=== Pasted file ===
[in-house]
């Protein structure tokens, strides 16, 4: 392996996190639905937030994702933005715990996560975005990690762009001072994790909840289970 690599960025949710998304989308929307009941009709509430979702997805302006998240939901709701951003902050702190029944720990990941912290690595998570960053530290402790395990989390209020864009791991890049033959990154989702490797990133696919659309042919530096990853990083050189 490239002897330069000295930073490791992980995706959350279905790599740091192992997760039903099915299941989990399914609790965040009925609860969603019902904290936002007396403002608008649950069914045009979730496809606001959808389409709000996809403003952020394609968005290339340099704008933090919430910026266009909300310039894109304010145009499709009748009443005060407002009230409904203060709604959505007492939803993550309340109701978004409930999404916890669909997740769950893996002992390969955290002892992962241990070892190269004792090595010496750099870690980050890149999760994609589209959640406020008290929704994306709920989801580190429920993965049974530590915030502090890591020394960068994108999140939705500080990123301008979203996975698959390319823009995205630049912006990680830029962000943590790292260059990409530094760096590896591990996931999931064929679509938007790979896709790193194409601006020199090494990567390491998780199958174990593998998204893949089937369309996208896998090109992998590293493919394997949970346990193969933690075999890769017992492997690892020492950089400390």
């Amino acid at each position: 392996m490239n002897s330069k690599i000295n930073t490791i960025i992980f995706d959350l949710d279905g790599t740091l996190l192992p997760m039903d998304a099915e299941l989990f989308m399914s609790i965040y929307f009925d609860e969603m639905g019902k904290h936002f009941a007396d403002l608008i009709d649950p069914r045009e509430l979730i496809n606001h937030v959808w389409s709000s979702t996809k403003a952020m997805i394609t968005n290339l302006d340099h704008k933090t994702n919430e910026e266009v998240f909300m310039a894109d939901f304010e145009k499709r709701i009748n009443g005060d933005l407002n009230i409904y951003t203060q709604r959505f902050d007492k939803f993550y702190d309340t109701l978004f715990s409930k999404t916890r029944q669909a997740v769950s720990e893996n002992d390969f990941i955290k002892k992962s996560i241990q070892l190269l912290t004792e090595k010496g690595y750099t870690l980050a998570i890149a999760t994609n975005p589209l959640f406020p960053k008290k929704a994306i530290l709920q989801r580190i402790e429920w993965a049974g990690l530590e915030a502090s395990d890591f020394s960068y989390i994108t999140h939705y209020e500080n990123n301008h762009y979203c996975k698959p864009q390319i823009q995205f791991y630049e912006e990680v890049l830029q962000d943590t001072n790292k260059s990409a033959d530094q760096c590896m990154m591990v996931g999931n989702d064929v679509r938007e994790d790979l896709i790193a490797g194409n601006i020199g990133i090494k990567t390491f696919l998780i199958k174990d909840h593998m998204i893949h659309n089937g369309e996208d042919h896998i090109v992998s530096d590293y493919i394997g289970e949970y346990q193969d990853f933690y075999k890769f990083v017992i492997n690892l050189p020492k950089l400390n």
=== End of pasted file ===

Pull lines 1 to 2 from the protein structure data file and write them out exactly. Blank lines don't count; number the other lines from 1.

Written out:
[in-house]
């Protein structure tokens, strides 16, 4: 392996996190639905937030994702933005715990996560975005990690762009001072994790909840289970 690599960025949710998304989308929307009941009709509430979702997805302006998240939901709701951003902050702190029944720990990941912290690595998570960053530290402790395990989390209020864009791991890049033959990154989702490797990133696919659309042919530096990853990083050189 490239002897330069000295930073490791992980995706959350279905790599740091192992997760039903099915299941989990399914609790965040009925609860969603019902904290936002007396403002608008649950069914045009979730496809606001959808389409709000996809403003952020394609968005290339340099704008933090919430910026266009909300310039894109304010145009499709009748009443005060407002009230409904203060709604959505007492939803993550309340109701978004409930999404916890669909997740769950893996002992390969955290002892992962241990070892190269004792090595010496750099870690980050890149999760994609589209959640406020008290929704994306709920989801580190429920993965049974530590915030502090890591020394960068994108999140939705500080990123301008979203996975698959390319823009995205630049912006990680830029962000943590790292260059990409530094760096590896591990996931999931064929679509938007790979896709790193194409601006020199090494990567390491998780199958174990593998998204893949089937369309996208896998090109992998590293493919394997949970346990193969933690075999890769017992492997690892020492950089400390």